January 12, 2004

Getting and installing NetBSD-current

Author: Peter Seebach

The BSD family of Unix-like operating systems evolved from the last release
of 4.4BSD, released by the University of California some years ago. As
with Linux, they have full releases and a live CVS tree.
This article discusses why you might want
to run the -current branch of NetBSD, how you would go about it,
and a bit of what could go wrong.

The -current branch of the NetBSD CVS tree represents, as the name
suggests, the current state of development. New hardware support
is always better in NetBSD-current than it is in the formal release
versions. New features can show up in -current a year or more
before they are in any release. Bug fixes may appear overnight.

On the down side, -current doesn't always compile. When it compiles,
it doesn't always run. When it runs, it doesn't always run correctly.
In short, it's got new code that hasn't always been fully debugged.

I tend to run NetBSD-current on my laptop; I run it because I value
the hardware support, and I like having current versions of browsers
and other application software. If you've got a machine you're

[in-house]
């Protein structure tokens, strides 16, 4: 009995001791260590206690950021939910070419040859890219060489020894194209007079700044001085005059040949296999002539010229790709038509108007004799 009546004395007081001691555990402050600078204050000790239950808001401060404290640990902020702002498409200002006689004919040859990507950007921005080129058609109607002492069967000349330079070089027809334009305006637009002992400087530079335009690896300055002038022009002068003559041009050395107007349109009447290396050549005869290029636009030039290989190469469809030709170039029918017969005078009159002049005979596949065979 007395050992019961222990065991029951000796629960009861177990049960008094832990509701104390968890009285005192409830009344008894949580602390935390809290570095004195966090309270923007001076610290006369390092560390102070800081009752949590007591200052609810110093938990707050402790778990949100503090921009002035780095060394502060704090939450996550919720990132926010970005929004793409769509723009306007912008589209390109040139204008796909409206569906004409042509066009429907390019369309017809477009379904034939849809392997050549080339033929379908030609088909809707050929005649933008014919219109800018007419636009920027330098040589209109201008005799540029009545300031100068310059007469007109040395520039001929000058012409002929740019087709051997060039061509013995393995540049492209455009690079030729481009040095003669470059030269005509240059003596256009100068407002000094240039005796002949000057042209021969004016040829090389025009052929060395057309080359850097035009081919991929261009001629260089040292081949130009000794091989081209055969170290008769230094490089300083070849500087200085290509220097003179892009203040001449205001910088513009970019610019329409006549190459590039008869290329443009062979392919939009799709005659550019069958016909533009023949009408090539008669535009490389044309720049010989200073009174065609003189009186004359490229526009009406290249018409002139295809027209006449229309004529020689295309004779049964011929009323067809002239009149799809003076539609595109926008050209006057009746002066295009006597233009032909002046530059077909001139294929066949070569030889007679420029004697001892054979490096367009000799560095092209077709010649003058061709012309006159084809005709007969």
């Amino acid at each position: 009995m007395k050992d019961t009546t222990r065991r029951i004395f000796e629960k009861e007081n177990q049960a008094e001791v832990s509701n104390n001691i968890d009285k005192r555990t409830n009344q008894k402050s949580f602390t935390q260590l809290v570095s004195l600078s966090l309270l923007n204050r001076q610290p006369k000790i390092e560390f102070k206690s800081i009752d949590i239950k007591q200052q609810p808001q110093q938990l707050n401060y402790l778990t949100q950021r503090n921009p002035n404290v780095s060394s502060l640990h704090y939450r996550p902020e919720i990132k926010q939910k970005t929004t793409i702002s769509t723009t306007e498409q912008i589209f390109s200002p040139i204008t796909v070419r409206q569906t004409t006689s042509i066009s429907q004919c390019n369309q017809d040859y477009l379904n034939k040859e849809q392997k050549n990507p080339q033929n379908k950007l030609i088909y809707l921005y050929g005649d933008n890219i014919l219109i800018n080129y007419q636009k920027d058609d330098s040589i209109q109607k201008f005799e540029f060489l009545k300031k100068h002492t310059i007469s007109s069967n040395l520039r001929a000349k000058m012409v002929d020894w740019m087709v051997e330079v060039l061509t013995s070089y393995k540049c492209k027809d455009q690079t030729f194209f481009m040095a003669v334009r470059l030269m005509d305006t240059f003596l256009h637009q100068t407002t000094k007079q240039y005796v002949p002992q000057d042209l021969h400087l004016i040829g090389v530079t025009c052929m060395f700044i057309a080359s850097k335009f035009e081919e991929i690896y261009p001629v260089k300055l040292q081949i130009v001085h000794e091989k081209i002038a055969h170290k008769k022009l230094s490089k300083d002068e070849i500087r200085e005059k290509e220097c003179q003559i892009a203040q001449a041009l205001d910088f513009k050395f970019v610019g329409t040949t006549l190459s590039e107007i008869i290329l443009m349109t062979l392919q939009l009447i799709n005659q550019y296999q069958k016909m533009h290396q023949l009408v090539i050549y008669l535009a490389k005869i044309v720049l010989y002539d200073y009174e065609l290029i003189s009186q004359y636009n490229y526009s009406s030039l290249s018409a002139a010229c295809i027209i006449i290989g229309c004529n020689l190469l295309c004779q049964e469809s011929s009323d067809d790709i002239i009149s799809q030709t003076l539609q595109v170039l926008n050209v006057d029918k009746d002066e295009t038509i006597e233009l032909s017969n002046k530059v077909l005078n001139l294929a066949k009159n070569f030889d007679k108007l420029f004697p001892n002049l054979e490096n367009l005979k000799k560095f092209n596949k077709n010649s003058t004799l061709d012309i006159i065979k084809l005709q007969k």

playing around on, -current makes a lot of sense for it. In the
process of trying to keep a machine up to date, you can learn a
lot. Don't run it on a production server until you've been running
it for a while and you know your way around.

Getting started

Probably the best way to get started is to get a recent "snapshot"
release. A snapshot is
simply a full build from NetBSD-current; using a recent snapshot
instead of an older release may reduce the difficulty of getting
NetBSD compiled and running. This is a
good sanity test for whether you'll have fun running -current.
Snapshots can be found at the NetBSD FTP site
in directories with names corresponding to the architecture name. For
instance, snapshots for standard PC hardware are in the i386 directory.

If there are no recent snapshots for your platform, you may be able to
cross-compile NetBSD-current from another system, or install the
last major release. Installing a snapshot is, assuming it works,
just like installing a full release. However, new installer designs
are generally tested in snapshots, so the exact details of the
instructions may be a bit off.

Getting the source

Once you've got your system up and running with a snapshot, it's
time to actually build the system. That means source. The simplest
way to get the source is to grab tarballs, but these sometimes
won't compile simply because someone was checking in changes while
tar was running. If you're going to be actively tracking
NetBSD-current, you probably want to use anonymous CVS.

To set this up, you need to set the CVSROOT environment variable
to ":pserver:anoncvs@anoncvs.NetBSD.org:/cvsroot." Once that's
done, run the command "cvs login;" when it asks for a password,
enter "anoncvs." Now, you just need to check out the source tree.

Go into the directory you want the source tree to be extracted in,
and run cvs checkout -P src. This'll take a while,
depending on the speed of your network. That gets you your source
directory. Once you've got that in place, you can start building
the system from source.